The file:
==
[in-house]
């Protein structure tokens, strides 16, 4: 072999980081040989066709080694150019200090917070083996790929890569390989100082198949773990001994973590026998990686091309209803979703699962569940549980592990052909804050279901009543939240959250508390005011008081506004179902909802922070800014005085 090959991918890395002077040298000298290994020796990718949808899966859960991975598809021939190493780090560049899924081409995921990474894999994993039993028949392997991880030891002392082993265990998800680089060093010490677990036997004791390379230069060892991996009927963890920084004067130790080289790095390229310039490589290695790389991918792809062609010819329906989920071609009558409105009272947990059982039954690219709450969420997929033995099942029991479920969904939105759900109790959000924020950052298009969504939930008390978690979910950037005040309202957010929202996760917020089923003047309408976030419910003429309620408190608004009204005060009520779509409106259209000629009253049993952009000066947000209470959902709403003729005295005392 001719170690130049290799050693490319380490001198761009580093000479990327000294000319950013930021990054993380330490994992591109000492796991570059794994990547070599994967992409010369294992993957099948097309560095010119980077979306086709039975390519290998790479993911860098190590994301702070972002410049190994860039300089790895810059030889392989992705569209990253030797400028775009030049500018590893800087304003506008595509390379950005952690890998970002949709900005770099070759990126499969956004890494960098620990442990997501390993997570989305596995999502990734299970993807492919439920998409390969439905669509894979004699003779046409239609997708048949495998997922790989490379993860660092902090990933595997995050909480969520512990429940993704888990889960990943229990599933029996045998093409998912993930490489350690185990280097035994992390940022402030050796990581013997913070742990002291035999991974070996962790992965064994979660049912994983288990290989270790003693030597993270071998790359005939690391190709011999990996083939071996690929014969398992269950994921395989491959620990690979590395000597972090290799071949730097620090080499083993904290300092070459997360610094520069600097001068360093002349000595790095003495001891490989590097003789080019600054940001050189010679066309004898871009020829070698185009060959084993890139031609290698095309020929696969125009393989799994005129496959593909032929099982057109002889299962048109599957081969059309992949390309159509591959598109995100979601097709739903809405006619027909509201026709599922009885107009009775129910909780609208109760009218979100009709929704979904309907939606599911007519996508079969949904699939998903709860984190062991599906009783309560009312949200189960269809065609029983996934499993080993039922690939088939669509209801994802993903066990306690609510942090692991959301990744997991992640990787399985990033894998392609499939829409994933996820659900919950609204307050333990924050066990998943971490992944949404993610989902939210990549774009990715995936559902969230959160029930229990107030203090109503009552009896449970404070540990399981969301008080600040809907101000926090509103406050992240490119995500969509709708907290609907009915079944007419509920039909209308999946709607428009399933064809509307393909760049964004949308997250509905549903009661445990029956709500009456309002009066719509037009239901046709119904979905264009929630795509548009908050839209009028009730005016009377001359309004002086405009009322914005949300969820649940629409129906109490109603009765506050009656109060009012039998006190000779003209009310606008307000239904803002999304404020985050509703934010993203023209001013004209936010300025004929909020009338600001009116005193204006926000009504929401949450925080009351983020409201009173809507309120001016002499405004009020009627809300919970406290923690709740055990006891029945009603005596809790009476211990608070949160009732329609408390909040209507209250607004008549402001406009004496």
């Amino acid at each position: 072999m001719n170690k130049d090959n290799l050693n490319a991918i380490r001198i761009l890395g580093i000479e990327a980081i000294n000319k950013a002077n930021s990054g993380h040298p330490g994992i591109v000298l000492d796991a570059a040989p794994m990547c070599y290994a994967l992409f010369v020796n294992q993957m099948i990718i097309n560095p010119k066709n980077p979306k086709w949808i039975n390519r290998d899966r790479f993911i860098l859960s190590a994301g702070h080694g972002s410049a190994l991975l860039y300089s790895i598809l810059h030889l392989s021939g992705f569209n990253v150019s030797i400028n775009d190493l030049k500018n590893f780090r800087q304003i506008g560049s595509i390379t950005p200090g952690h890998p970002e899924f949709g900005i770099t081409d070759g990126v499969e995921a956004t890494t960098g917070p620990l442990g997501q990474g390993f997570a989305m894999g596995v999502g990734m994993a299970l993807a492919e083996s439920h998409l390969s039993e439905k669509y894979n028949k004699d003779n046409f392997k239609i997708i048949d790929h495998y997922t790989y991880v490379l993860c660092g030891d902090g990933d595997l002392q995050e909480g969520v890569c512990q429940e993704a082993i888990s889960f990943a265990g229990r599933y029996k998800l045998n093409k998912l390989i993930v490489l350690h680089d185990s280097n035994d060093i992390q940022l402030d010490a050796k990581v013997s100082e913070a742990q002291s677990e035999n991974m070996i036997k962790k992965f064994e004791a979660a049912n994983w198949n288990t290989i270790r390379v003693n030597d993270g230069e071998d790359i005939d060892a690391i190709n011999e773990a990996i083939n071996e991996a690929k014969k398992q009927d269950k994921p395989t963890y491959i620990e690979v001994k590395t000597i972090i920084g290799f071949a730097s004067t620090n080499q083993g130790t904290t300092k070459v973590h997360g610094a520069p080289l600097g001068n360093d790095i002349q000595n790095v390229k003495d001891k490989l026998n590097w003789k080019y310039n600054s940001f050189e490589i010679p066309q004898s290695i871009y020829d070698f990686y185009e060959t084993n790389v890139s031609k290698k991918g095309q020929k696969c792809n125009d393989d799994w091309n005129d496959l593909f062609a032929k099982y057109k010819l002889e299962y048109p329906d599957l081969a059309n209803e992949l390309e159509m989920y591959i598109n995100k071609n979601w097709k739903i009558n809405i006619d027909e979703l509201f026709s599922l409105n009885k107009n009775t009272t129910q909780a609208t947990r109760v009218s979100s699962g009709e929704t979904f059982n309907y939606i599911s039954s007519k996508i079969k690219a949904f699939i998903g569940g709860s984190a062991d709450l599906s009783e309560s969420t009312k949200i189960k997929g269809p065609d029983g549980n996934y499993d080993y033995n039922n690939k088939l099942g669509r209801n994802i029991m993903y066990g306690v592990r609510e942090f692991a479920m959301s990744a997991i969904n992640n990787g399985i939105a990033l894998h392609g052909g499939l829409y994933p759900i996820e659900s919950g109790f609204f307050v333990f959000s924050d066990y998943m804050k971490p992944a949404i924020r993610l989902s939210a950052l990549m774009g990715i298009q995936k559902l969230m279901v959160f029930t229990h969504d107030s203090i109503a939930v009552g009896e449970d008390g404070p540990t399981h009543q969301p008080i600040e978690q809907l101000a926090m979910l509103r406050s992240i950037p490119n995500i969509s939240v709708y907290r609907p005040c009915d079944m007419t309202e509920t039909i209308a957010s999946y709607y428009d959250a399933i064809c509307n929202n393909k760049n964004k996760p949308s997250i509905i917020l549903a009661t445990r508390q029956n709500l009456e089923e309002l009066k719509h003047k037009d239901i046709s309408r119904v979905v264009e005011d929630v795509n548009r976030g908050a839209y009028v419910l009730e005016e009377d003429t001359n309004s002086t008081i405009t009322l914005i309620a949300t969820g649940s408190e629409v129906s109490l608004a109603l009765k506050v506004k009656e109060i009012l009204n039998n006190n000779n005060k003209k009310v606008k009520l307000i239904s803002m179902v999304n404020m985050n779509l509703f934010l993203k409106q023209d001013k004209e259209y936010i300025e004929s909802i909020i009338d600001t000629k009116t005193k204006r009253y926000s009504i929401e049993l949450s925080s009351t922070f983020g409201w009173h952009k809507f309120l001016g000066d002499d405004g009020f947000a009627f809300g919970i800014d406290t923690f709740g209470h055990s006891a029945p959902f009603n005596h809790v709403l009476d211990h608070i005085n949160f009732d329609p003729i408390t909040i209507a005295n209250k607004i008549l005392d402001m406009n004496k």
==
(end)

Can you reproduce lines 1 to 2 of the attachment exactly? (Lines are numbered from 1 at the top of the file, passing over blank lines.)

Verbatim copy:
[in-house]
């Protein structure tokens, strides 16, 4: 072999980081040989066709080694150019200090917070083996790929890569390989100082198949773990001994973590026998990686091309209803979703699962569940549980592990052909804050279901009543939240959250508390005011008081506004179902909802922070800014005085 090959991918890395002077040298000298290994020796990718949808899966859960991975598809021939190493780090560049899924081409995921990474894999994993039993028949392997991880030891002392082993265990998800680089060093010490677990036997004791390379230069060892991996009927963890920084004067130790080289790095390229310039490589290695790389991918792809062609010819329906989920071609009558409105009272947990059982039954690219709450969420997929033995099942029991479920969904939105759900109790959000924020950052298009969504939930008390978690979910950037005040309202957010929202996760917020089923003047309408976030419910003429309620408190608004009204005060009520779509409106259209000629009253049993952009000066947000209470959902709403003729005295005392 001719170690130049290799050693490319380490001198761009580093000479990327000294000319950013930021990054993380330490994992591109000492796991570059794994990547070599994967992409010369294992993957099948097309560095010119980077979306086709039975390519290998790479993911860098190590994301702070972002410049190994860039300089790895810059030889392989992705569209990253030797400028775009030049500018590893800087304003506008595509390379950005952690890998970002949709900005770099070759990126499969956004890494960098620990442990997501390993997570989305596995999502990734299970993807492919439920998409390969439905669509894979004699003779046409239609997708048949495998997922790989490379993860660092902090990933595997995050909480969520512990429940993704888990889960990943229990599933029996045998093409998912993930490489350690185990280097035994992390940022402030050796990581013997913070742990002291035999991974070996962790992965064994979660049912994983288990290989270790003693030597993270071998790359005939690391190709011999990996083939071996690929014969398992269950994921395989491959620990690979590395000597972090290799071949730097620090080499083993904290300092070459997360610094520069600097001068360093002349000595790095003495001891490989590097003789080019600054940001050189010679066309004898871009020829070698185009060959084993890139031609290698095309020929696969125009393989799994005129496959593909032929099982057109002889299962048109599957081969059309992949390309159509591959598109995100979601097709739903809405006619027909509201026709599922009885107009009775129910909780609208109760009218979100009709929704979904309907939606599911007519996508079969949904699939998903709860984190062991599906009783309560009312949200189960269809065609029983996934499993080993039922690939088939669509209801994802993903066990306690609510942090692991959301990744997991992640990787399985990033894998392609499939829409994933996820659900919950609204307050333990924050066990998943971490992944949404993610989902939210990549774009990715995936559902969230959160029930229990107030203090109503009552009896449970404070540990399981969301008080600040809907101000926090509103406050992240490119995500969509709708907290609907009915079944007419509920039909209308999946709607428009399933064809509307393909760049964004949308997250509905549903009661445990029956709500009456309002009066719509037009239901046709119904979905264009929630795509548009908050839209009028009730005016009377001359309004002086405009009322914005949300969820649940629409129906109490109603009765506050009656109060009012039998006190000779003209009310606008307000239904803002999304404020985050509703934010993203023209001013004209936010300025004929909020009338600001009116005193204006926000009504929401949450925080009351983020409201009173809507309120001016002499405004009020009627809300919970406290923690709740055990006891029945009603005596809790009476211990608070949160009732329609408390909040209507209250607004008549402001406009004496």